Do I need income protection insurance?

Galway Daily business Do I need income protection insurance?

It’s easy to feel secure when you have a steady job, but it can be easy for an illness or injury to put someone out of work for an extended period of time.

What options are available for someone who has found themselves out of work for reasons not of their own doing? 

There are the various social welfare programmes of the state, or sick pay from your employer. But they all come with limitations, with sick pay not lasting forever, and social welfare well below what people could expect from their wage.

If you’re interested in preparing for the worst, one option might be to consider income protection insurance. This provides financial safety, and peace of mind that your family will be okay in the event of an unwelcome surprise.

What is Income Protection Insurance

Income Protection Insurance does exactly what it says in the name, it provides a payment in the event that someone finds themselves unable to work due to an injury or illness.

Income Protection Insurance pays up to 75% of your wages until such a time as you are able to return to work.

It will kick in after a deferment period, that is, the time that elapses between when you fall ill/are injured, and when the insurance starts paying out. The length of this changes with the policy, and can be set depending on how long you might expect to receive sick pay for.

Why get Income Protection Insurance

Simply put, income protection insurance is a safeguard that helps you care for yourself or your family for the time you are out of work.

Many families rely on a single parent for their income, and the loss of that even for a short period can have long lasting financial repercussions.

You might think that if you love a healthy lifestyle and take care of yourself, that this won’t be an issue.

But considering that people are working later in their life, and that 45,000 people in Ireland are diagnosed with cancer each year, the chances of losing time from work due to an illness at some point in your life are significant.

Self-employed people can be particularly vulnerable in the event of an illness, as they won’t have any sick pay from an employer, and may not have access to state benefits either.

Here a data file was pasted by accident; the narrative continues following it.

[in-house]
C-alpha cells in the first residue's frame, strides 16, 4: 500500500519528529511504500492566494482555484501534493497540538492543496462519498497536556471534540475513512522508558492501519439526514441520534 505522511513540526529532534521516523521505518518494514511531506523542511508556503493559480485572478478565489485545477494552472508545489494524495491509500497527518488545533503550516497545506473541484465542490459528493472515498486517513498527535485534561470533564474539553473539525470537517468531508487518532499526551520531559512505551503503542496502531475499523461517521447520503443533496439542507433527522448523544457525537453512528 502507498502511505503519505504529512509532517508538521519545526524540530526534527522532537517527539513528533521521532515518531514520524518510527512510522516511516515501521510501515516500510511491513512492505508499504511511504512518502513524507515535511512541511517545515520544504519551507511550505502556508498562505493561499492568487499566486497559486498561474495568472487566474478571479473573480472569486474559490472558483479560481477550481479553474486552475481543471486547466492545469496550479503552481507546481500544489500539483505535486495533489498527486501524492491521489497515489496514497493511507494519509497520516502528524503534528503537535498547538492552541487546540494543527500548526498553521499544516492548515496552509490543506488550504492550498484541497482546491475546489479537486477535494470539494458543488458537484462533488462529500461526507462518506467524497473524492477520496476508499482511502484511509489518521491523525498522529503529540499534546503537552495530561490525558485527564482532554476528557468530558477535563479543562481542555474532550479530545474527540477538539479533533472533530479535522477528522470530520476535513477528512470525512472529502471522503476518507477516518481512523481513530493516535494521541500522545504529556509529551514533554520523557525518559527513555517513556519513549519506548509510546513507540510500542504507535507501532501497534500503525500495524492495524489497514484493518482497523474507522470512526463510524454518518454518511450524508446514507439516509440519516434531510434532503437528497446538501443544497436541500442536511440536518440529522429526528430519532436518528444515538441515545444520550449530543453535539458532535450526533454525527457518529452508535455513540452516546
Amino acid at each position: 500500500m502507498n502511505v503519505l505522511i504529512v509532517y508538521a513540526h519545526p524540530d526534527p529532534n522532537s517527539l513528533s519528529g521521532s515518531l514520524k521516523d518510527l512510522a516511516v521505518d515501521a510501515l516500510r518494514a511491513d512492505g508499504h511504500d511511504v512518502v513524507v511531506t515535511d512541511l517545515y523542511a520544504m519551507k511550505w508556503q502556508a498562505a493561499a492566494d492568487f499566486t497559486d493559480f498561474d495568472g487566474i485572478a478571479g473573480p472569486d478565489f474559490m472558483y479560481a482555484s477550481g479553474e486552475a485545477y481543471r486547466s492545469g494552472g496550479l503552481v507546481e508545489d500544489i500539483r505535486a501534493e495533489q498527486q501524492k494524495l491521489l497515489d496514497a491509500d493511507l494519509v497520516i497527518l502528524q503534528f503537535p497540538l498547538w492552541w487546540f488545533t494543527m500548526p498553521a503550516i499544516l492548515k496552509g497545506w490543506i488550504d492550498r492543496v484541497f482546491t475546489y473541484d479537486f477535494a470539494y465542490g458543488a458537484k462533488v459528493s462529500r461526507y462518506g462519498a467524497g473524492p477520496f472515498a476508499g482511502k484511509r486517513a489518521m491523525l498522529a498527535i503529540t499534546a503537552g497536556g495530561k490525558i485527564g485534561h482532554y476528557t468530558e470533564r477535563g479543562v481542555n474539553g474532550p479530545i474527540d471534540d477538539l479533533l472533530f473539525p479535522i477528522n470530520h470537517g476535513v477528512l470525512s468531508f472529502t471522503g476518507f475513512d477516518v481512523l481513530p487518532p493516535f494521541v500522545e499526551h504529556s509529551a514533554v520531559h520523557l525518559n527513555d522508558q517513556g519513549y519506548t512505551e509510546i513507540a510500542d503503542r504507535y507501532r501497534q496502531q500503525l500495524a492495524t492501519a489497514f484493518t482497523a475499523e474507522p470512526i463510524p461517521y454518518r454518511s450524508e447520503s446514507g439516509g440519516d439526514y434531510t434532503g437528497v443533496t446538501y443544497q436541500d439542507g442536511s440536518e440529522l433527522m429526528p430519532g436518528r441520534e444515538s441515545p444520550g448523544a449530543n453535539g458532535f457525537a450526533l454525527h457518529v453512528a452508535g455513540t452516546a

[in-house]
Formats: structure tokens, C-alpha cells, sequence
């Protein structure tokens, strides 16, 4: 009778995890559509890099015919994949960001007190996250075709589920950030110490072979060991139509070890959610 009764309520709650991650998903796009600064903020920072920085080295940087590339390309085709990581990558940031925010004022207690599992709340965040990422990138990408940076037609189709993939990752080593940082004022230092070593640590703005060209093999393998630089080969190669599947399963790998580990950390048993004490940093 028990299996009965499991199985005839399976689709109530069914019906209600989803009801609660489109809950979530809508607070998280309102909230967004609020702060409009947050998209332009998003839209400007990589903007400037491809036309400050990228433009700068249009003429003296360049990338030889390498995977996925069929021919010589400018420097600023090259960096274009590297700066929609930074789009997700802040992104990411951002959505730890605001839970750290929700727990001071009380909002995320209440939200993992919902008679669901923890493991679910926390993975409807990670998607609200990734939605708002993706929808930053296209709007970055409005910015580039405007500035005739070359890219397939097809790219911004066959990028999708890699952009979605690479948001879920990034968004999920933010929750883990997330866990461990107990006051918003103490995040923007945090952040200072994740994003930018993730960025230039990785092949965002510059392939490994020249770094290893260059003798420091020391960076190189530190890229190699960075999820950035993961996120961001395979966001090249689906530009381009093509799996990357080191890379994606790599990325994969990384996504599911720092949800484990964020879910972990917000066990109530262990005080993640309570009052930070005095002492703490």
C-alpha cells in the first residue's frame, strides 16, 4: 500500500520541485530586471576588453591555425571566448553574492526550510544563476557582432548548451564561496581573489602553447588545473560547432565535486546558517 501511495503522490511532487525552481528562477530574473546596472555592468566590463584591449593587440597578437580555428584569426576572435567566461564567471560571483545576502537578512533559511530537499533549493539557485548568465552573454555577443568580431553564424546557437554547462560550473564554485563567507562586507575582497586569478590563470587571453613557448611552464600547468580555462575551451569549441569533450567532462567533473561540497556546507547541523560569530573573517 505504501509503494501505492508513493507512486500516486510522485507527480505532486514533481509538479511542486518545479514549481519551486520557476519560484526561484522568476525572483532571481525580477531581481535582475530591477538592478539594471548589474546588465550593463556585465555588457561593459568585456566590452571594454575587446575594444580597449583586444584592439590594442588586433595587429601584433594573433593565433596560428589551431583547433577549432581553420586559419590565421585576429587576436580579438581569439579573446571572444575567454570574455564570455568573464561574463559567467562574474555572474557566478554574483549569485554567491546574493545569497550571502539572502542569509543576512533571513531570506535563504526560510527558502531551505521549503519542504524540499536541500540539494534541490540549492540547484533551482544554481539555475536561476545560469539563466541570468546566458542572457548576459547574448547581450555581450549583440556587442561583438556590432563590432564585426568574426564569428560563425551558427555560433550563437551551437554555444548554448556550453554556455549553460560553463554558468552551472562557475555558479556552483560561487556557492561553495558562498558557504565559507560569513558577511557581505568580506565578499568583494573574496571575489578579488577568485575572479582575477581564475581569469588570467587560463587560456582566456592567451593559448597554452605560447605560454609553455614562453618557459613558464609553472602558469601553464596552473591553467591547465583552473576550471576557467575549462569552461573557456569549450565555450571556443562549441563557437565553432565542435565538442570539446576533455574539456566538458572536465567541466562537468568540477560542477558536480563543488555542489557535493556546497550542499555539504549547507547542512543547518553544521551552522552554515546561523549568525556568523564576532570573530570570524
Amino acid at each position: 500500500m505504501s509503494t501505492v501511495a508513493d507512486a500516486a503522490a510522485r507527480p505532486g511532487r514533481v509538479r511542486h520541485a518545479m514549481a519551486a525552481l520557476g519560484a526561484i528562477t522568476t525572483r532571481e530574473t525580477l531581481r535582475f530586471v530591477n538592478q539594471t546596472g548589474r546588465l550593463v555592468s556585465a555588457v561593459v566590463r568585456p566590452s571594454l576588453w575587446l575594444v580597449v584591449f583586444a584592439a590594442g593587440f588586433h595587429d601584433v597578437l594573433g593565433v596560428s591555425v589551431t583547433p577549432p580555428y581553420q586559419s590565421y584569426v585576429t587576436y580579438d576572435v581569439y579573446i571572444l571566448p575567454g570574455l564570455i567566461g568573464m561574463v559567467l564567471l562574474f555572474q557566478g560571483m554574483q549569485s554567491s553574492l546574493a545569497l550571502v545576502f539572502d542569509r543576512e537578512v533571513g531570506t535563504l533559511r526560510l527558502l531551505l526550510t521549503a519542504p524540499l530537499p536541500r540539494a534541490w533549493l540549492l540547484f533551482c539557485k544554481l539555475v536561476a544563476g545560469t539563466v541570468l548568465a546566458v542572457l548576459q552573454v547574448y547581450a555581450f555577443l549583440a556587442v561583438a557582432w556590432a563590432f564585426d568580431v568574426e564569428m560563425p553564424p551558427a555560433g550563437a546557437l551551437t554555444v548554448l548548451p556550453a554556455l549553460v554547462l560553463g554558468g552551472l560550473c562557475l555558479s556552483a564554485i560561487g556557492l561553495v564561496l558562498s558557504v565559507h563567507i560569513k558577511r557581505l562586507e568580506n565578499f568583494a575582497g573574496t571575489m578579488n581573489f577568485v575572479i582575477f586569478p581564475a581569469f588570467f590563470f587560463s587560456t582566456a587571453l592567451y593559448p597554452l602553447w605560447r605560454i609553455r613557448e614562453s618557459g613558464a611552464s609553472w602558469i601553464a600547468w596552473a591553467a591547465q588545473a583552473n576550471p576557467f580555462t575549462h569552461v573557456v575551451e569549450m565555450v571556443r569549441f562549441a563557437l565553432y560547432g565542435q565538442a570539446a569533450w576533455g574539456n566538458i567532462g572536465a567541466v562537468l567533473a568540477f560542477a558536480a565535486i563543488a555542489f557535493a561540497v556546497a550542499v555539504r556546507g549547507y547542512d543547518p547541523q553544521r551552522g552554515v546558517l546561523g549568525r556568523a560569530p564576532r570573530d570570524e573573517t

Why is it superior to Social Welfare?

There are, of course, state supports such as the Illness or Injury Benefits for people who are unable to work due to either.

But these, while a welcome support for many, can be well below what a person might have been earning, not bringing them close to a full wage. 

This can be a serious issue for an individual or family with significant financial obligations such as a mortgage, or child expenses.

But these can have their eligibility and payment levels affected by PRSI payments and classes, and what your partner may be earning in the case of the Injury Benefit.

The state Illness Benefit will also only be payable for a maximum of two years, while the Injury Benefit can only be claimed for six months.

How much does it cost?

There’s no cut and dry answer about how much you will pay for income protection, premiums are based on a number of factors, based on the risk you pose, and the level of coverage you seek.

Like any insurance policy, the premiums for income insurance are based on the risk profile of the person seeking the policy.

One of the big perks of Income Protection Insurance is that up to 40% of the cost is tax deductible, cutting a substantial portion of your premium.

Not all jobs qualify for income protection insurance, but most do. If your job is deemed extremely risky, you might pay more, or not be eligible.

Your health will also factor into the price, with insurance providers taking into consideration whether you smoke, for example, as something that will affect your likelihood of contracting a serious illness.

Getting an estimate of what you are likely to pay for income protection insurance is best done either by contacting insurance providers directly, or for a quick solution you can do yourself, using a calculator online.

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